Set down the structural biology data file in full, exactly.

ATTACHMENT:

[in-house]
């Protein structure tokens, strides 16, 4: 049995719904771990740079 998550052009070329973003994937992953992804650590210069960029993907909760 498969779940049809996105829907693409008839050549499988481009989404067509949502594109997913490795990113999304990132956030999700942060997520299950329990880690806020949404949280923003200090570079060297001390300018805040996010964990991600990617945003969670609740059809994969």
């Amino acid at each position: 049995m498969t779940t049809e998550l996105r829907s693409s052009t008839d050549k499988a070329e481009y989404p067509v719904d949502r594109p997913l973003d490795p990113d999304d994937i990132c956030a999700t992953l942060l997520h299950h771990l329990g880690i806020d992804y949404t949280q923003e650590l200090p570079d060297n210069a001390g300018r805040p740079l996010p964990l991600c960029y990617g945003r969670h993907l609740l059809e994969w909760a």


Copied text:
[in-house]
């Protein structure tokens, strides 16, 4: 049995719904771990740079 998550052009070329973003994937992953992804650590210069960029993907909760 498969779940049809996105829907693409008839050549499988481009989404067509949502594109997913490795990113999304990132956030999700942060997520299950329990880690806020949404949280923003200090570079060297001390300018805040996010964990991600990617945003969670609740059809994969």
């Amino acid at each position: 049995m498969t779940t049809e998550l996105r829907s693409s052009t008839d050549k499988a070329e481009y989404p067509v719904d949502r594109p997913l973003d490795p990113d999304d994937i990132c956030a999700t992953l942060l997520h299950h771990l329990g880690i806020d992804y949404t949280q923003e650590l200090p570079d060297n210069a001390g300018r805040p740079l996010p964990l991600c960029y990617g945003r969670h993907l609740l059809e994969w909760a």